Additions and Substitutions. Add more garlic or rosemary if you like. Use 1 teaspoon dried garlic in place of the fresh garlic. Use 1 Tablespoon dried rosemary in place of fresh rosemary. If you omit the bacon, use 3 Tablespoons butter in place of the bacon fat to make the roux. Add chicken, sausage, or ham for extra protein. Stir in broccoli, spinach, kale, butter beans, roasted butternut squash, or cauliflower to make this a bit heartier. Substitute up to 1 cup of the milk for chicken stock, beer, or white wine. Replace some or all of the white cheddar cheese with fontina, parmesan, havarti, cream cheese, gruyere, or goat cheese. Use our favorite Magic Cauliflower Cream in place of the flour and milk if you like.
To make this a baked mac and cheese, cook the pasta until it's a few minutes less than al dente, then prepare as directed and transfer to a casserole dish. Top with toasted bread crumbs, extra cheese, and the crispy bacon and bake at 400° F for 15-30 minutes until the top is crispy. For a full guide to baking mac and cheese, check out Mac and Cheese 101.
- Serving Size:
- Calories: 524
- Sugar: 6.1 g
- Sodium: 862.5 mg
- Fat: 24.1 g
- Carbohydrates: 51.9 g
- Protein: 23.8 g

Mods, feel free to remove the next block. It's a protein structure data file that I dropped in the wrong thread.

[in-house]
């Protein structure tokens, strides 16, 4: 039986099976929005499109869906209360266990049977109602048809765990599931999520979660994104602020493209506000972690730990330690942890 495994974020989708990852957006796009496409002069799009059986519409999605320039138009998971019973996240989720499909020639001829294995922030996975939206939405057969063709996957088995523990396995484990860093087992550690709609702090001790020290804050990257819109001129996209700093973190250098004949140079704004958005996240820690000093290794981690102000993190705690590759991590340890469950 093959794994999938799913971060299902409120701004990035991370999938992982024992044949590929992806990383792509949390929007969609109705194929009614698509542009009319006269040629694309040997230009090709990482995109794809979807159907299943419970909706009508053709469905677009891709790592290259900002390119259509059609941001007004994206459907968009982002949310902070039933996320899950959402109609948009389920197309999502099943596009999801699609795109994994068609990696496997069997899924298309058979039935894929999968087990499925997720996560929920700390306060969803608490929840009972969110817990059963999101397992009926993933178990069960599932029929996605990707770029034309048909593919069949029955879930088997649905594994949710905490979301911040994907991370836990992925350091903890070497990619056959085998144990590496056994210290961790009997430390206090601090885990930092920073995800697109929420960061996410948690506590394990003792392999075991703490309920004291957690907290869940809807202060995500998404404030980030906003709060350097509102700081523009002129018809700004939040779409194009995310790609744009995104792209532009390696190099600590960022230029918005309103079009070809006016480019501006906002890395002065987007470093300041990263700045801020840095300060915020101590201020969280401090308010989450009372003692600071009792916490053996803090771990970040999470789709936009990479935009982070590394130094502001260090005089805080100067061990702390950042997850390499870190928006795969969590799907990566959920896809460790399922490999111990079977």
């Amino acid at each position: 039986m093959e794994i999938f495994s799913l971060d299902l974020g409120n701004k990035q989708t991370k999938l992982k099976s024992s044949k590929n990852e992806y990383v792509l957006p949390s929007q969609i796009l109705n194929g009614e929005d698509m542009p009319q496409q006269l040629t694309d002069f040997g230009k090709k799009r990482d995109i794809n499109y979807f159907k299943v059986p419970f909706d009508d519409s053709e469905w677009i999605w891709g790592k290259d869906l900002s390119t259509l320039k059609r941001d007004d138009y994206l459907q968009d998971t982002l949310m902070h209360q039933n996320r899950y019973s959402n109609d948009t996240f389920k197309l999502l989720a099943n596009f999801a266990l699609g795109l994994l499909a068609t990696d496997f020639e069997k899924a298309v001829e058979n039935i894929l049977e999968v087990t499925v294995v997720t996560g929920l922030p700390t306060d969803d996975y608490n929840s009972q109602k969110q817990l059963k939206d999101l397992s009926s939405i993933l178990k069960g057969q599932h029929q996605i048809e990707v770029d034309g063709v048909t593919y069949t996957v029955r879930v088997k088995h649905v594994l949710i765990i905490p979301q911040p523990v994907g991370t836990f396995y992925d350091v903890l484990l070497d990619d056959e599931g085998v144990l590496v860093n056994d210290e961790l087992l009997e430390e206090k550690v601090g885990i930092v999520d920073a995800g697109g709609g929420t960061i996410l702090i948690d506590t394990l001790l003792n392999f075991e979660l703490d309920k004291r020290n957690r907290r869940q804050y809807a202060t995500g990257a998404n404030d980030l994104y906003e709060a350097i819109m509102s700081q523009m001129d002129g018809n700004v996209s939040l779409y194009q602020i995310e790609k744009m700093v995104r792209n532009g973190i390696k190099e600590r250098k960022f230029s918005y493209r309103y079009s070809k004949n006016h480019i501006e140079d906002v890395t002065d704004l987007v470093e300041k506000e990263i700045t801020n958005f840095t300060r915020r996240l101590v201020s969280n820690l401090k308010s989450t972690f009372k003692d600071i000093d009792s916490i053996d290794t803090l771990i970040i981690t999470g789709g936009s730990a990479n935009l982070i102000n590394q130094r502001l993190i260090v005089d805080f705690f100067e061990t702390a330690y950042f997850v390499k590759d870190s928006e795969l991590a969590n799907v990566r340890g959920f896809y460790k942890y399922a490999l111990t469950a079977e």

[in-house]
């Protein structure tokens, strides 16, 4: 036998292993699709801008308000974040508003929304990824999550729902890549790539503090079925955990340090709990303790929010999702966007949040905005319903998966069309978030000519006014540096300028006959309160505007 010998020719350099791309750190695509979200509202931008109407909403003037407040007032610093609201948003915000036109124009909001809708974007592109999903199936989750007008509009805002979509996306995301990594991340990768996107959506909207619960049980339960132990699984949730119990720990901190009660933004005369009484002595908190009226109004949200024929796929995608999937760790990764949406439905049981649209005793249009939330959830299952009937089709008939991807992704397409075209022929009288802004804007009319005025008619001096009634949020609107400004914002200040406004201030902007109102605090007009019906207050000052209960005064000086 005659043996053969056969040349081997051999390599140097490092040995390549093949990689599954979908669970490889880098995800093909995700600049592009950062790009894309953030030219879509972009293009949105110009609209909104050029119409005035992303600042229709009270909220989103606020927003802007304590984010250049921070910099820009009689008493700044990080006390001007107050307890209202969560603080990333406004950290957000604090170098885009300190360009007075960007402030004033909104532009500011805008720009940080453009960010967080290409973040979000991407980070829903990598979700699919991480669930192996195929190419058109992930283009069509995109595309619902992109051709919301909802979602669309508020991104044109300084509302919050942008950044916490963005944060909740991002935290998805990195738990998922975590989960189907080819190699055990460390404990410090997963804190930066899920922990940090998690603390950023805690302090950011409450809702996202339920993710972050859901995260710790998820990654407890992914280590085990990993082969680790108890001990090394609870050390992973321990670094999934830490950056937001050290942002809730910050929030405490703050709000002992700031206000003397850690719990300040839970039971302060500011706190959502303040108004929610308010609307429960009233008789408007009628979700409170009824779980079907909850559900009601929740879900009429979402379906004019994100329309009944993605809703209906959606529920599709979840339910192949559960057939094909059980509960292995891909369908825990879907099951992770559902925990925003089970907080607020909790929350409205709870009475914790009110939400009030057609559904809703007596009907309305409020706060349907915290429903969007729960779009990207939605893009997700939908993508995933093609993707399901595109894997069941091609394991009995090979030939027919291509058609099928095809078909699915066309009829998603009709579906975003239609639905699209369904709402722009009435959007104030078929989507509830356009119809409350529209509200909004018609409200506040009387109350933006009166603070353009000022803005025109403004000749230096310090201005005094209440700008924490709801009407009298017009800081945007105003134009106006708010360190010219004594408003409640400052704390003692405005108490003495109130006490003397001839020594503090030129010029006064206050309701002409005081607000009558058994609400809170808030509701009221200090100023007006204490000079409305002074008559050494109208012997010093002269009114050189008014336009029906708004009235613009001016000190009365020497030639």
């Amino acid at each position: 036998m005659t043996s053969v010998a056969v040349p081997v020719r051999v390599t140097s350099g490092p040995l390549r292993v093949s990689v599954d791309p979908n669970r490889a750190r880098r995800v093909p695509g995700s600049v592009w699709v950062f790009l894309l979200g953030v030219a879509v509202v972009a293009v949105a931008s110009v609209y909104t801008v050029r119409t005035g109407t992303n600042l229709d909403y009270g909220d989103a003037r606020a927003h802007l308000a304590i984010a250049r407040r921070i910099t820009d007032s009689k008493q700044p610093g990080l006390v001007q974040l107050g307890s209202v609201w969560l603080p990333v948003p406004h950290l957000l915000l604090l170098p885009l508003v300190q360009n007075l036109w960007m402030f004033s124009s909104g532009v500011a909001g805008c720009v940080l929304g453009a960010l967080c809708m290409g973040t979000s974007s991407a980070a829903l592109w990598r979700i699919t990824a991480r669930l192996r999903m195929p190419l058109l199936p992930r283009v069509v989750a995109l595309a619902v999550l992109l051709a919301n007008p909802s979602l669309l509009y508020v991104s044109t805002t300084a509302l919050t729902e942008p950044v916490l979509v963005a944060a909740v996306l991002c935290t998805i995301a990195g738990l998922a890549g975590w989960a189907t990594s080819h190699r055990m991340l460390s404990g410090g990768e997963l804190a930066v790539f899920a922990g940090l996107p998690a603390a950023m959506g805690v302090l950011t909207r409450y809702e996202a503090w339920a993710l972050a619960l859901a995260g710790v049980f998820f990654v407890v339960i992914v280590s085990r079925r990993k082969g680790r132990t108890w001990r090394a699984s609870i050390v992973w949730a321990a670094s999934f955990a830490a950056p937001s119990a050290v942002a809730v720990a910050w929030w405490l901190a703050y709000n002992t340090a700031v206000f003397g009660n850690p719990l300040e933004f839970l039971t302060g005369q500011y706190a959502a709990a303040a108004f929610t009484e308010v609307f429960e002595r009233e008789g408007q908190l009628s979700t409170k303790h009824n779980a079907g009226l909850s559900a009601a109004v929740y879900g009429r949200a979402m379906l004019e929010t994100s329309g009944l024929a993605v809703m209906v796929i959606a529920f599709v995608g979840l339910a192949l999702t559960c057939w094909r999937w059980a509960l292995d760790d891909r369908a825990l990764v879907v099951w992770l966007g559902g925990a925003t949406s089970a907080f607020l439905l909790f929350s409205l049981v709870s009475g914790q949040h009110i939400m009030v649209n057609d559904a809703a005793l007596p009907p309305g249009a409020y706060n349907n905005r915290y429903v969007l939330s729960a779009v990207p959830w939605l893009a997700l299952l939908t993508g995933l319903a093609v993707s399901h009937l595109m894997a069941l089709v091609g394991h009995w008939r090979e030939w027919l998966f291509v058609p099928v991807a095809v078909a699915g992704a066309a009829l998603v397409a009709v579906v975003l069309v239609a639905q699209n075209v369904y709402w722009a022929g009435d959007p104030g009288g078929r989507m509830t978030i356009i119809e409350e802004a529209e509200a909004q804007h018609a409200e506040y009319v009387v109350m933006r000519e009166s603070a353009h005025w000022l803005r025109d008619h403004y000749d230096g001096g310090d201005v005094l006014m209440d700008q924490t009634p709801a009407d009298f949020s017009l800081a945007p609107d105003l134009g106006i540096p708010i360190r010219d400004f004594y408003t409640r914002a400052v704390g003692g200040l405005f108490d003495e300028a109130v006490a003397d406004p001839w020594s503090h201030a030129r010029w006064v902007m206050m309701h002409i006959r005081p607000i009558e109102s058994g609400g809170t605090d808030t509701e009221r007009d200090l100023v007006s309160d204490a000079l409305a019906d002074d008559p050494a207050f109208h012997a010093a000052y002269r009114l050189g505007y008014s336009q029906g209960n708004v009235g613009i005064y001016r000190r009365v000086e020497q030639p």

- Cholesterol: 60.6 mg
Keywords: pasta, comfort food, side dish
BACON MAC AND CHEESE very delicious ,personally I like that .
Salmon kebabs recipe looks is delicious .personally I love this recipe. Thanks for sharing valuable information about BACON MAC AND CHEESE
Jackie @ Life As A Strawberry
Thank you so much!
No photo to send, we ate it all!
Defs best Mac & cheese I have tasted!
Jackie @ Life As A Strawberry
Hi Emma, thank you!
Easy, delicious and quick!
I can't wait to try this. My mouth started salivating by seeing this only. Mac and cheese is my favorite and anytime you give Mac and cheese pasta I will be ready to eat without any limit. And this is kind of different flavor I guess. Because I saw some extra ingredients in the recipe. So I'm definitely going to try this soon and will definitely let you know, how it turned out.
Geez, this looks amazing!! Bacon is the perfect addition to any mac and cheese, but this recipe: O.M.G!!
Thanks, Sean! It's definitely one of our new favorites!